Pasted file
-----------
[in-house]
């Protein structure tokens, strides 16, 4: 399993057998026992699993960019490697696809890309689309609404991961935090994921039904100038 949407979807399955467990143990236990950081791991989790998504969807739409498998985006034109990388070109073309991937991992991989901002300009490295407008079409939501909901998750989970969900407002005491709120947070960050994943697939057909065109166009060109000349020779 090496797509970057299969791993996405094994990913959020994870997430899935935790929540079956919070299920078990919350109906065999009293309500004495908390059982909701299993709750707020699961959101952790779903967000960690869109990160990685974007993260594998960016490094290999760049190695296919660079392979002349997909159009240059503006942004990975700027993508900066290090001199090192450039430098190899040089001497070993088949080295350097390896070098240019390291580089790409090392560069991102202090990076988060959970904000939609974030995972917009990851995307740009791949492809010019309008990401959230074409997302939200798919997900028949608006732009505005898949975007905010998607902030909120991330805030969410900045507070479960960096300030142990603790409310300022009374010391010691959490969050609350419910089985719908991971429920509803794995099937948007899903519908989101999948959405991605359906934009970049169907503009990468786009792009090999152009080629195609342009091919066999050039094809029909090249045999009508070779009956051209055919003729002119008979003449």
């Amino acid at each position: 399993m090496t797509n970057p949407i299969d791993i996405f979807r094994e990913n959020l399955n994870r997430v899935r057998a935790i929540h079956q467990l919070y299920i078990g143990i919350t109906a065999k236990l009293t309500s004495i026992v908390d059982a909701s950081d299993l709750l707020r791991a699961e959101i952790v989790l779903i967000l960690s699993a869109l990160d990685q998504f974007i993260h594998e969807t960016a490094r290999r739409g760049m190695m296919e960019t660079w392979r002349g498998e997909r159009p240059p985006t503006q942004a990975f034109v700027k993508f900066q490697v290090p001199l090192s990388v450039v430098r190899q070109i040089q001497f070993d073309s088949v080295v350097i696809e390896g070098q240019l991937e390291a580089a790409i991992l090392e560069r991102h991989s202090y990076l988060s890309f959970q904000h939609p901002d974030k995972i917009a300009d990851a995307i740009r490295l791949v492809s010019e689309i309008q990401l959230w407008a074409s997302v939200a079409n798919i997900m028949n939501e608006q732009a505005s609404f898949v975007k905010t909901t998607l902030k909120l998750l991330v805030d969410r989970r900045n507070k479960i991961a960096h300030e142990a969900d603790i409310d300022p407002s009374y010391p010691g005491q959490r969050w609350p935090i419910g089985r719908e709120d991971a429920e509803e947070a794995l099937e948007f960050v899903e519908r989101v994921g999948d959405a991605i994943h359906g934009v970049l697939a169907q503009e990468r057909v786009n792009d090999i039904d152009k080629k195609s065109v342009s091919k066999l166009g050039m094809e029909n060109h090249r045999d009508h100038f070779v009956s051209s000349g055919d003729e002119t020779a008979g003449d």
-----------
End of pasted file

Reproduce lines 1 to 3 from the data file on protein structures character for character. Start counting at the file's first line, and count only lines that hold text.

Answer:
[in-house]
């Protein structure tokens, strides 16, 4: 399993057998026992699993960019490697696809890309689309609404991961935090994921039904100038 949407979807399955467990143990236990950081791991989790998504969807739409498998985006034109990388070109073309991937991992991989901002300009490295407008079409939501909901998750989970969900407002005491709120947070960050994943697939057909065109166009060109000349020779 090496797509970057299969791993996405094994990913959020994870997430899935935790929540079956919070299920078990919350109906065999009293309500004495908390059982909701299993709750707020699961959101952790779903967000960690869109990160990685974007993260594998960016490094290999760049190695296919660079392979002349997909159009240059503006942004990975700027993508900066290090001199090192450039430098190899040089001497070993088949080295350097390896070098240019390291580089790409090392560069991102202090990076988060959970904000939609974030995972917009990851995307740009791949492809010019309008990401959230074409997302939200798919997900028949608006732009505005898949975007905010998607902030909120991330805030969410900045507070479960960096300030142990603790409310300022009374010391010691959490969050609350419910089985719908991971429920509803794995099937948007899903519908989101999948959405991605359906934009970049169907503009990468786009792009090999152009080629195609342009091919066999050039094809029909090249045999009508070779009956051209055919003729002119008979003449």
């Amino acid at each position: 399993m090496t797509n970057p949407i299969d791993i996405f979807r094994e990913n959020l399955n994870r997430v899935r057998a935790i929540h079956q467990l919070y299920i078990g143990i919350t109906a065999k236990l009293t309500s004495i026992v908390d059982a909701s950081d299993l709750l707020r791991a699961e959101i952790v989790l779903i967000l960690s699993a869109l990160d990685q998504f974007i993260h594998e969807t960016a490094r290999r739409g760049m190695m296919e960019t660079w392979r002349g498998e997909r159009p240059p985006t503006q942004a990975f034109v700027k993508f900066q490697v290090p001199l090192s990388v450039v430098r190899q070109i040089q001497f070993d073309s088949v080295v350097i696809e390896g070098q240019l991937e390291a580089a790409i991992l090392e560069r991102h991989s202090y990076l988060s890309f959970q904000h939609p901002d974030k995972i917009a300009d990851a995307i740009r490295l791949v492809s010019e689309i309008q990401l959230w407008a074409s997302v939200a079409n798919i997900m028949n939501e608006q732009a505005s609404f898949v975007k905010t909901t998607l902030k909120l998750l991330v805030d969410r989970r900045n507070k479960i991961a960096h300030e142990a969900d603790i409310d300022p407002s009374y010391p010691g005491q959490r969050w609350p935090i419910g089985r719908e709120d991971a429920e509803e947070a794995l099937e948007f960050v899903e519908r989101v994921g999948d959405a991605i994943h359906g934009v970049l697939a169907q503009e990468r057909v786009n792009d090999i039904d152009k080629k195609s065109v342009s091919k066999l166009g050039m094809e029909n060109h090249r045999d009508h100038f070779v009956s051209s000349g055919d003729e002119t020779a008979g003449d």